Clinical Study

Development and validation of a novel risk score for the detection of insignificant prostate cancer in unscreened patient cohorts

  • A Correction to this article was published on 27 February 2019

Abstract

Background

Active surveillance is recommended for insignificant prostate cancer (PCa). Tools exist to identify suitable candidates using clinical variables. We aimed to develop and validate a novel risk score (NRS) predicting which patients are harbouring insignificant PCa.

Methods

We used prospectively collected data from 8040 consecutive unscreened patients who underwent radical prostatectomy between 2006 and 2016. Of these, data from 2799 patients with Gleason 3 + 3 on biopsy were used to develop a multivariate model predicting the presence of insignificant PC at radical prostatectomy (ERSPC updated definition3: Gleason 3 + 3 only, index tumour volume < 1.3 cm3 and total tumour volume < 2.5 cm3). This was used to develop a novel risk score (NRS) which was validated in an equivalent independent cohort (n = 441). We compared the accuracy of existing predictive tools and the NRS in these cohorts.

Results

The NRS (incorporating PSA, prostate volume, age, clinical T Stage, percent and number of positive biopsy cores) outperformed pre-existing predictive tools in derivation and validation cohorts (AUC 0.755 and 0.76, respectively). Selection bias due to analysis of a surgical cohort is acknowledged.

Conclusions

The advantage of the NRS is that it can be tailored to patient characteristics and may prove to be valuable tool in clinical decision-making.

Introduction

Insignificant prostate cancer (PCa) can be defined as a cancer, which will not affect the patient during the natural course of his lifetime.1 Attempts have been made to define clinically insignificant PCa, based on pathological examination of radical prostatectomy specimens and analysis of recurrence rates of these tumours. Several definitions have been formulated. For example, Wolters et al.2 analysed the data from the European Randomised Study of screening for PCa (ERSPC)3 to define insignificant PCa as organ-confined Gleason 3 + 3 tumours, with no grade 4 or 5, the largest tumour having a volume ≤ 1.3 cm3 and a total tumour volume of ≤2.5 cm3. With the intent to reduce overtreatment of such patients, active surveillance (AS) has become established as a treatment option for selected patients thought to harbour insignificant PCa.1 In order to correctly identify possible candidates for AS, a number of predictive tools have been developed to predict low-risk PCa based on clinical parameters, such as clinical T-stage, PSA, PSA-density (PSAD), prostate volume, prostate biopsy (Gleason grade and percentage of positive cores (PPC)), and patient age.4,5,6,7,8,9,10,11,12,13

The aforementioned predictive tools have mostly been developed in PSA screened patient cohorts. It is known that PSA screening results in stage and grade migration with smaller low-grade tumours being detected.14,15,16 In Europe, PSA testing is not performed widely. In the United States PSA testing is more common than in Europe, but less common than it was prior to the USPSTF ruling against PSA screening.17 This raises the question of whether the existing predictive tools, which are currently used to select patients for AS programmes, are sufficiently accurate when they are used in unscreened patient cohorts. Diagnostic inaccuracy means that confirmatory biopsy is recommended for men embarking on AS.18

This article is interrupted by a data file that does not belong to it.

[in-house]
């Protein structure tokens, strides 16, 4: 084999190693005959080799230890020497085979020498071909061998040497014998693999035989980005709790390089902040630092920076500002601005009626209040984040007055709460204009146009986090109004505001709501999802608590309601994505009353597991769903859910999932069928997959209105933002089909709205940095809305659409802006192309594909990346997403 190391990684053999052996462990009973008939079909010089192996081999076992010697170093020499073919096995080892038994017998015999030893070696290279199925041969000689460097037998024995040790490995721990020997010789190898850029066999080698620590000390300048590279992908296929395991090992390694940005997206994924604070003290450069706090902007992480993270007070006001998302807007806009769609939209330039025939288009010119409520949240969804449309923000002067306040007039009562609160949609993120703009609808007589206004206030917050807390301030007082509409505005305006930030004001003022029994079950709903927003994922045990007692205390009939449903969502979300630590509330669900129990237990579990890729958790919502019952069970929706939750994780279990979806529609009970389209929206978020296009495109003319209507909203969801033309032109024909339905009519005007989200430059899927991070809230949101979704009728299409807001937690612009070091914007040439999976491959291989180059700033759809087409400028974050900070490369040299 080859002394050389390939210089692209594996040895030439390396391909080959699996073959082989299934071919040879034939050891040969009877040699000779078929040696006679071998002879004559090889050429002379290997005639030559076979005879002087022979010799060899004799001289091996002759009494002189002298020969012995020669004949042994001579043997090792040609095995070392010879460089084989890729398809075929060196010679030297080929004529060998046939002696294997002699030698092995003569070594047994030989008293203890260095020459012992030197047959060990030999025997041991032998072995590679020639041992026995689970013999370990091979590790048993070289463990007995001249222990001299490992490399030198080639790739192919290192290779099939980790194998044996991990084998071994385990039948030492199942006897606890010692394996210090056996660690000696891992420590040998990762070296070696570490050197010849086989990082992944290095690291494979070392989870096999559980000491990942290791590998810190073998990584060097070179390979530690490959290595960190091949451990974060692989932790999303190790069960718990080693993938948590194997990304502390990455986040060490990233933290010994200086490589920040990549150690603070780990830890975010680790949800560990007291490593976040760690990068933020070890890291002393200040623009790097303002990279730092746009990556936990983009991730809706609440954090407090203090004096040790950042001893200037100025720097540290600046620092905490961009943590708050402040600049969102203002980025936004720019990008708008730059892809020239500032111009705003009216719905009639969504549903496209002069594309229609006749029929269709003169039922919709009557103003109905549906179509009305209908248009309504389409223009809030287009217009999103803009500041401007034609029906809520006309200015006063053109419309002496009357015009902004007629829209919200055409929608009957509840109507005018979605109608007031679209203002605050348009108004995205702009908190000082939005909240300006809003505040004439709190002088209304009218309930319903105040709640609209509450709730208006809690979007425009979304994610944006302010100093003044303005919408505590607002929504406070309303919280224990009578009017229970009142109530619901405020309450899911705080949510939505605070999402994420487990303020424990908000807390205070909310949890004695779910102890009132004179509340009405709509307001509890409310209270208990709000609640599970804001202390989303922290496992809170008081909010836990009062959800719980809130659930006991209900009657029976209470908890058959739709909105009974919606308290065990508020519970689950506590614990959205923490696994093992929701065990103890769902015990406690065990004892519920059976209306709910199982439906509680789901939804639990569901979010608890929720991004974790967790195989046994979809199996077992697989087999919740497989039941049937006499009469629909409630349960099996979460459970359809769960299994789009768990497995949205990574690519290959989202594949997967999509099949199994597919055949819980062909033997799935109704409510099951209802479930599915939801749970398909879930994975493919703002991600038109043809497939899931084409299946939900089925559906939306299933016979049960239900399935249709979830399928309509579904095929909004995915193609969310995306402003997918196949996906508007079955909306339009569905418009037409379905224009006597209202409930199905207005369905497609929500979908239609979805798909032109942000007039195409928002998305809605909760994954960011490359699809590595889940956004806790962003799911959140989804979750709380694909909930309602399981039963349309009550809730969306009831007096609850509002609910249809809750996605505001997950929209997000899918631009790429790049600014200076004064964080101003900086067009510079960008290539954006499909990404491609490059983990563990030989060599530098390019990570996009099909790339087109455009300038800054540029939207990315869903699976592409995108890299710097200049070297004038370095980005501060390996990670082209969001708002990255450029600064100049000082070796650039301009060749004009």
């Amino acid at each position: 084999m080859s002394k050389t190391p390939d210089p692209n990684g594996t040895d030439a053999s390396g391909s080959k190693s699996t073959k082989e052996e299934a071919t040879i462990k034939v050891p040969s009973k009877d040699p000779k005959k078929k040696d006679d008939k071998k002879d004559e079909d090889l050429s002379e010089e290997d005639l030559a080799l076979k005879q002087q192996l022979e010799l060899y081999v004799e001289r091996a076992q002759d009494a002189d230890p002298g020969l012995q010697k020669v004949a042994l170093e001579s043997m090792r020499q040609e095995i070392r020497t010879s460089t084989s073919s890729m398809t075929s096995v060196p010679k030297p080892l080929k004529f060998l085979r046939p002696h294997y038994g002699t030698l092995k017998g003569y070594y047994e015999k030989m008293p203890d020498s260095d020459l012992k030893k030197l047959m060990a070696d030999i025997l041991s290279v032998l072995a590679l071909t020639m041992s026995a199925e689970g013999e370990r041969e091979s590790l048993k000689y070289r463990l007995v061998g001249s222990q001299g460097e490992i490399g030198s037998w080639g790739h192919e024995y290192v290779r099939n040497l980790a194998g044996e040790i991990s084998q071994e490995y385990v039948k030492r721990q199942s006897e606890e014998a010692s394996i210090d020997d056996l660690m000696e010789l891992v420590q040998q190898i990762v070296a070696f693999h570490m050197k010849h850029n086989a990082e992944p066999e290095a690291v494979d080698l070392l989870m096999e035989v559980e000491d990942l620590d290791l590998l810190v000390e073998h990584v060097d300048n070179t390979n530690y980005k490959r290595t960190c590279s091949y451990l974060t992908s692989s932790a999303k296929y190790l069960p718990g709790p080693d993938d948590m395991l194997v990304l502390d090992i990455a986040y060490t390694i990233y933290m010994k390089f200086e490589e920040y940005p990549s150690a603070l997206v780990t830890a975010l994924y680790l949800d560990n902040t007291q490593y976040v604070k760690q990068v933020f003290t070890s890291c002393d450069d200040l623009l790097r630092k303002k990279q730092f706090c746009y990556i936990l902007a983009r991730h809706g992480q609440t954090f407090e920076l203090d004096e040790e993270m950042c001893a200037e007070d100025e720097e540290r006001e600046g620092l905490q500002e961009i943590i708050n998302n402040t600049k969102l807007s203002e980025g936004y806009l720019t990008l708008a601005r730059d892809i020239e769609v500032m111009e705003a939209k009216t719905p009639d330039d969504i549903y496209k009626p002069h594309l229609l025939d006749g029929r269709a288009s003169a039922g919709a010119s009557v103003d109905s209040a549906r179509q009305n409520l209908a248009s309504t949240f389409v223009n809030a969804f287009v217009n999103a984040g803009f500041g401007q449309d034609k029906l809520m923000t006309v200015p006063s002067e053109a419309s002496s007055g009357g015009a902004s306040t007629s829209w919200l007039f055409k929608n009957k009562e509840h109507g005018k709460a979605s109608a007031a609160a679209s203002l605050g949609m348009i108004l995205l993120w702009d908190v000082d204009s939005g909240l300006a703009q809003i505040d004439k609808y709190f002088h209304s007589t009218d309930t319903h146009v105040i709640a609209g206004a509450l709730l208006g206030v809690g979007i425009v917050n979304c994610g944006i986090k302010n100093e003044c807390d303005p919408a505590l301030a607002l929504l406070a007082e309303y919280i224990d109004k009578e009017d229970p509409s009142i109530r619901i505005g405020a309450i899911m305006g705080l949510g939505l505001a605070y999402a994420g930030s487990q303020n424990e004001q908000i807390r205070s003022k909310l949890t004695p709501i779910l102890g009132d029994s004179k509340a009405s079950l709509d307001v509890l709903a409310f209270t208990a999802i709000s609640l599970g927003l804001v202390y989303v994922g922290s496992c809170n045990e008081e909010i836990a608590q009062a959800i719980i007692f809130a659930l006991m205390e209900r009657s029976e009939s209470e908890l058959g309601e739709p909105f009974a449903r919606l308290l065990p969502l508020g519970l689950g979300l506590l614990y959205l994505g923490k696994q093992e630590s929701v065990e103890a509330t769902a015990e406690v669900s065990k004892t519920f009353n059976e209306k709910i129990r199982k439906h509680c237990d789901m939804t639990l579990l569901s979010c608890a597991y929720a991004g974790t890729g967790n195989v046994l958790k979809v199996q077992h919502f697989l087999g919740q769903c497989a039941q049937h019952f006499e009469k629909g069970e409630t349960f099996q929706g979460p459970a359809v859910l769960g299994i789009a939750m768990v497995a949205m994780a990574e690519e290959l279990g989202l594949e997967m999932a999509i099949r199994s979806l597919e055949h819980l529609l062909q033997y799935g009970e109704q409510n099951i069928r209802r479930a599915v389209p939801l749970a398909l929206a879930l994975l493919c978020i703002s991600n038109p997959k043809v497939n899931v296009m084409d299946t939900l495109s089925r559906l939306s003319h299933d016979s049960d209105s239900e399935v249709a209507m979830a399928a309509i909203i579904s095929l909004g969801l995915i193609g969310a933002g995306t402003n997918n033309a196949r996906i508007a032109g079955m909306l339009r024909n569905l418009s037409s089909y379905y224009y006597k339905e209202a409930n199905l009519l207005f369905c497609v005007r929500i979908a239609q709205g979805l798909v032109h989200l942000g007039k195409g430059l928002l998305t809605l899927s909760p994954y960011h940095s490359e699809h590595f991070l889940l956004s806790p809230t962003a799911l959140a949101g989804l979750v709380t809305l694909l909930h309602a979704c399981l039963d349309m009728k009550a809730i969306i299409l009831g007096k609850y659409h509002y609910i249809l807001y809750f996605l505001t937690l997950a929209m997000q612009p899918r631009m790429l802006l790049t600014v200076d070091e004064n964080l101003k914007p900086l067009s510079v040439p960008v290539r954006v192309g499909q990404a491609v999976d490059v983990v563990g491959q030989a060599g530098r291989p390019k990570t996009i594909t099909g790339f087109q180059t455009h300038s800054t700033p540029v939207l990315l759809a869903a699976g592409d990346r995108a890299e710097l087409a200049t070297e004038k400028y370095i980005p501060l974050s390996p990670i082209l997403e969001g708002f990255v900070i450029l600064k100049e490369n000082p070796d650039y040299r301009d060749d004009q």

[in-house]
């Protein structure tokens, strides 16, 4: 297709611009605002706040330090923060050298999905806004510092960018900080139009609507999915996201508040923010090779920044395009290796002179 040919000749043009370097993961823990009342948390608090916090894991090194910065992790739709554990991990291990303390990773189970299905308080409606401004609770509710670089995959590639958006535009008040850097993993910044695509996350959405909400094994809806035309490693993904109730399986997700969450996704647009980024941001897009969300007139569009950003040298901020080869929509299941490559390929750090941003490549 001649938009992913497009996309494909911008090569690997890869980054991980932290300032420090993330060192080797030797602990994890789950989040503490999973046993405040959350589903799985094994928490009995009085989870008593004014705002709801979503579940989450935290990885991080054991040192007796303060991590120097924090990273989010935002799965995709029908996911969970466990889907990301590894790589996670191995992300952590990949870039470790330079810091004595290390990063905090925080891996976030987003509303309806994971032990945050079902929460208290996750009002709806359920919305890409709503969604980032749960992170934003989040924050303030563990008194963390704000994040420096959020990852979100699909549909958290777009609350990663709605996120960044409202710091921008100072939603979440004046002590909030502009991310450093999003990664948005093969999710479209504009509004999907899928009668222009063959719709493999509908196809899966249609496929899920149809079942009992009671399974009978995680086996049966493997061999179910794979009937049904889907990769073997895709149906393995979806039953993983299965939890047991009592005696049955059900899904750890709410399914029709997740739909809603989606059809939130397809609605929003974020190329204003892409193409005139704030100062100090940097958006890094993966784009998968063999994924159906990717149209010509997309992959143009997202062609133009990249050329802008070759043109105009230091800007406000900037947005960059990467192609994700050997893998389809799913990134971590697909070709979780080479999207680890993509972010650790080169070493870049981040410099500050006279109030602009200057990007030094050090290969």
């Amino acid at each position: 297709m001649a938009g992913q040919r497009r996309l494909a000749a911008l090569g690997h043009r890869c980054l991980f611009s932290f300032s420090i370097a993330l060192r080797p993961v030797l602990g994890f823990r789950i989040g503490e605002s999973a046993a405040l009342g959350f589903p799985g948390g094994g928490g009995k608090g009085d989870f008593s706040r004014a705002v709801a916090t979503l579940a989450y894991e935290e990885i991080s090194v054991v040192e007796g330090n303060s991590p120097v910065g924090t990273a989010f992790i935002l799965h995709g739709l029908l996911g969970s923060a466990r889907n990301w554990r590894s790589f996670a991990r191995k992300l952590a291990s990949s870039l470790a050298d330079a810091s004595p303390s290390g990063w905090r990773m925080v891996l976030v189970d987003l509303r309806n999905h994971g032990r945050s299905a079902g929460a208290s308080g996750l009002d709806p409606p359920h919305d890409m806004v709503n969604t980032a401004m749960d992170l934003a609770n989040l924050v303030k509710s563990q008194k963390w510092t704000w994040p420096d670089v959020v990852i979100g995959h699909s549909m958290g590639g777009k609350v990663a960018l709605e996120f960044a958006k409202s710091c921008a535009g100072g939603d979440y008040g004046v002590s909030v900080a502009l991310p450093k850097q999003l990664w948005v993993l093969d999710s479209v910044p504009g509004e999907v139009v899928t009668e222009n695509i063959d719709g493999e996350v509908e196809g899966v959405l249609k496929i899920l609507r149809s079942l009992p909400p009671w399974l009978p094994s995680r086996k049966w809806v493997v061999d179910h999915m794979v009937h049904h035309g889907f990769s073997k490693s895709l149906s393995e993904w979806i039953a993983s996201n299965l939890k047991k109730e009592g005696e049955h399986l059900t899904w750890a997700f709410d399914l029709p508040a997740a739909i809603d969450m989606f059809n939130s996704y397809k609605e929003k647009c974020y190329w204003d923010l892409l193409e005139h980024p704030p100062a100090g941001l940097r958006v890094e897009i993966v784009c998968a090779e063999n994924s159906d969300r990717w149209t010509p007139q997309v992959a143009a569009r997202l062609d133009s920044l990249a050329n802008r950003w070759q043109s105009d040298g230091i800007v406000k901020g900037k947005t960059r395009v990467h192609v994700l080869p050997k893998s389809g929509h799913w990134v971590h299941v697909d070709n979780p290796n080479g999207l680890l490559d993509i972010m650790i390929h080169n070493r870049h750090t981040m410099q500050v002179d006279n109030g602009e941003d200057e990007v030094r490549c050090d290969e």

Objectives

The primary aim of the study was to develop a purpose-specific novel risk score (NRS) for use in daily clinical practice that can identify insignificant PCa in unscreened patient cohorts.

Furthermore, the NRS was designed to give a risk score relating to a risk ratio of an individual patient harbouring a significant PCa, rather than the binary output of existing predictive tools, thereby aiding in the decision-making process on whether an individual may be suitable or unsuitable for AS or treatment. The secondary aim of the study was to test the accuracy of existing predictive tools in unscreened patient cohorts and to compare their performance against that of the NRS in an independent unscreened patient cohort.

Population and methods

Study population and data collection

We analysed the data from 8040 consecutive unscreened patients who underwent radical robotic prostatectomy (RARP) at a German tertiary referral centre between February 2006 and January 2016. Data was prospectively collected after patients had given written informed consent for data collection. Full ethical approval was obtained from the University of Münster, Germany. Data on PSA, patient age, Gleason score on biopsy, PPC, prostate volume on trans-rectal ultrasound (TRUS), clinical T-stage and pathology findings after prostatectomy was available for 7797 patients. Amongst these we identified 3808 patients who had been diagnosed with Gleason 3 + 3 PCa. Of these, 308 patients that had been diagnosed via MRI-based fusion biopsy were excluded, as the different sampling method may act as a possible confounder. Further 701 patients were excluded for missing data on tumour volume on pathology. The remaining 2799 patients were included for final analysis (flowchart shown in Figure 1). These patients’ pathology findings after prostatectomy were stratified according to the updated ERSPC PCa risk criteria2 and were used to develop the NRS (derivation cohort). The validation cohort consisted of 430 unscreened men who underwent RARP for Gleason 3 + 3 PCa in two tertiary referral centres in the UK and for whom the same clinical data as the derivation cohort was available.

Fig. 1
figure1

Flowchart for patient inclusion in data analysis

Statistical methods

The statistical analysis was performed by means of the R software version 3.4.1.19 All tests were two sided and p-values < 0.05 were accepted as statistically significant. No p-value adjustment was performed for multiple comparisons.